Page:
You’ll need more download speed for every device in your home. General rule of thumb: add the following Mbps per device to calculate your home’s total internet speed:

  • Connected devices without cameras: Minimum 5 Mbps per device
  • Connected devices with cameras: Minimum 10 Mbps per device
  • Home security systems without cameras: Minimum 40 Mbps
  • Home security systems with cameras: Minimum 100 Mbps

Home security is essential, and there can be many components involved in a home security system. We’ve listed different internet speeds to ensure your detectors, cameras, and even fully monitored alarm systems work when you need them the most.

It’s super easy to forget a connected device when trying to figure out how many you have in your home. Here are the top devices to account for when it comes to determining the right download speed for your home:

  • Cellphones and tablets
  • Smart home hubs (Google Home, Amazon Echo, Samsung SmartThings)
  • Smart TVs
  • Gaming systems (Nintendo, Xbox)
  • Smart appliances (washing machines, dishwashers, ovens)
  • Smart accessories (speakers, cameras, thermostats)

Learn more

How much data do you need?

Data caps have a big impact on your internet and how much it costs. Most of us, though, won’t go over one terabyte (TB) per month, which is the magic number that most major internet service providers offer.

Depending on your needs, sometimes you’ll get stuck with lower data caps. When in doubt, double-check to see how much your internet plan provides.

Info Box

One terabyte of data is equivalent to 1,000 gigabytes (GB) of data. That means 1 TB equates to 1,000,000 megabytes (MB). Whoa, that’s a ton of data.

1 TB = 1 thousand GB = 1 million MB

What online activities use the most data?

Your data usage all depends on what you’re doing online. For example, making a Zoom call requires less speed than downloading a bunch of high-resolution photos onto your desktop. Here are the data calculations for typical online activities:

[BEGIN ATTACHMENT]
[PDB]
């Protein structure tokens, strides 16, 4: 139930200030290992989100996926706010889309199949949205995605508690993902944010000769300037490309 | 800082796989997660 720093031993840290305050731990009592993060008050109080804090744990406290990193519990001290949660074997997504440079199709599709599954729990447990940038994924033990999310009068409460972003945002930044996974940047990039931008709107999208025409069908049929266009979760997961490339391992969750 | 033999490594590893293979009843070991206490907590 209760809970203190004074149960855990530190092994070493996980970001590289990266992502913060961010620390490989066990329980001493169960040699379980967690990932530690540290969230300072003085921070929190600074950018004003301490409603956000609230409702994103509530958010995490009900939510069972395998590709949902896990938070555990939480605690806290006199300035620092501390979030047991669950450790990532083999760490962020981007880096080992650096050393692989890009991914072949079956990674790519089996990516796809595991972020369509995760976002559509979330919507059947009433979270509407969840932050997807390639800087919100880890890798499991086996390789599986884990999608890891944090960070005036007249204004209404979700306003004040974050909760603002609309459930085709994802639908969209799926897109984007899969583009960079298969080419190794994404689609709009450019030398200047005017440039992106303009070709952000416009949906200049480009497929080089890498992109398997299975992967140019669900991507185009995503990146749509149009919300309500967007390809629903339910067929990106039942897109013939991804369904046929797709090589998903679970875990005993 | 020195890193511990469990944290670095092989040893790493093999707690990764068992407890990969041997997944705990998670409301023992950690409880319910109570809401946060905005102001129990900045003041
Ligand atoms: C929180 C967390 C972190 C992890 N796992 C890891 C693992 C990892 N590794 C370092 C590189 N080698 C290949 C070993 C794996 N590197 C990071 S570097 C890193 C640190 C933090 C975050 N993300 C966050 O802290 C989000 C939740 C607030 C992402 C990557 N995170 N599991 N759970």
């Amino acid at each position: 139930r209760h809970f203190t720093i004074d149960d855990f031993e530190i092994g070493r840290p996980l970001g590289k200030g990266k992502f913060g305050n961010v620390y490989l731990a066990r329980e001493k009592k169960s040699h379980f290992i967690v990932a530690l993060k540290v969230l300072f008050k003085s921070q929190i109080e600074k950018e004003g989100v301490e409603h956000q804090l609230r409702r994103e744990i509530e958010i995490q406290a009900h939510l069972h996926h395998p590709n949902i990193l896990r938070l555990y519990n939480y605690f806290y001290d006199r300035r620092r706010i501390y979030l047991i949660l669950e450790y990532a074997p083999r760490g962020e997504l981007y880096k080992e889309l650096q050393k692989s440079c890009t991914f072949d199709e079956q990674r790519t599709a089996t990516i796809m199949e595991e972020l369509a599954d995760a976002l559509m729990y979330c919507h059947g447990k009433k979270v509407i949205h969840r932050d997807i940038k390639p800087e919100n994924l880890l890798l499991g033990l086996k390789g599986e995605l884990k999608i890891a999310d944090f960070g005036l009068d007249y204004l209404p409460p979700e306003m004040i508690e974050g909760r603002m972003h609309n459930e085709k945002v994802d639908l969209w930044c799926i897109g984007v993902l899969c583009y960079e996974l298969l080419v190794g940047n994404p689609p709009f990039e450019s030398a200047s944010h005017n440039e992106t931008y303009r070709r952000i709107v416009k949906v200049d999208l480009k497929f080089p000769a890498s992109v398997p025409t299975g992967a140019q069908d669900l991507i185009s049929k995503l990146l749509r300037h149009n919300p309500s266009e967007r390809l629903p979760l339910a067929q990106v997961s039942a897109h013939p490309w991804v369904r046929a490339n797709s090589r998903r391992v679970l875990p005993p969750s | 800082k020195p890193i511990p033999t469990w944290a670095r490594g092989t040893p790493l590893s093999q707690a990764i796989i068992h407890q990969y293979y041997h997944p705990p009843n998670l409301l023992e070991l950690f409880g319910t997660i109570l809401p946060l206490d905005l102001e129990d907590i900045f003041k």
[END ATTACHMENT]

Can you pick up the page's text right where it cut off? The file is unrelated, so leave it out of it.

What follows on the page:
Data usage for online activities

MB used
GB used

One email with attachments

0.4 MB

0.0004 GB

Playing an online game

34 MB/hr.

0.034 GB/hr.

Streaming music

55 MB/hr.

0.055 GB/hr.

Social media

94 MB/hr.

0.094 GB/hr.

Browsing the web

184 MB/hr.

0.184 GB/hr.

Streaming SD video

700 MB/hr.

0.7 GB/hr.

Streaming HD video

2,500 MB/hr.

2.5 GB/hr.

Streaming 4K video

8,000 MB/hr.

8.0 GB/hr.

Video conferencing

540–2,400 MB/hr.

0.54–2.4 GB/hr.

Which ISPs have data caps?

As we said earlier, many of the larger ISPs apply data caps while others are going big with unlimited data. Here are more specifics about data caps from those large ISPs:

ISP data caps

Data cap


1 TB


1 TB


1 TB


1 TB






12–150 GB


10–50 GB

How to save money on internet

Internet isn’t always cheap, particularly when you need top-notch download speeds. Still, there’s more than a few ways you can cut costs on your internet bill:

  • Get only as much internet speed as you use—don’t shell out extra for speed you won’t need.
  • Use your own router and modem.
  • Bundle your internet with mobile service, TV, or home security.
  • Look at prices from other ISPs and see how they compare.
  • Narrow down monthly charges you can negotiate.
  • Ask about discounts and special promotions.
  • Look for government reductions and lower-cost internet plans.
  • Make sure you’re using your Wi-Fi—not data—and cancel that unlimited plan.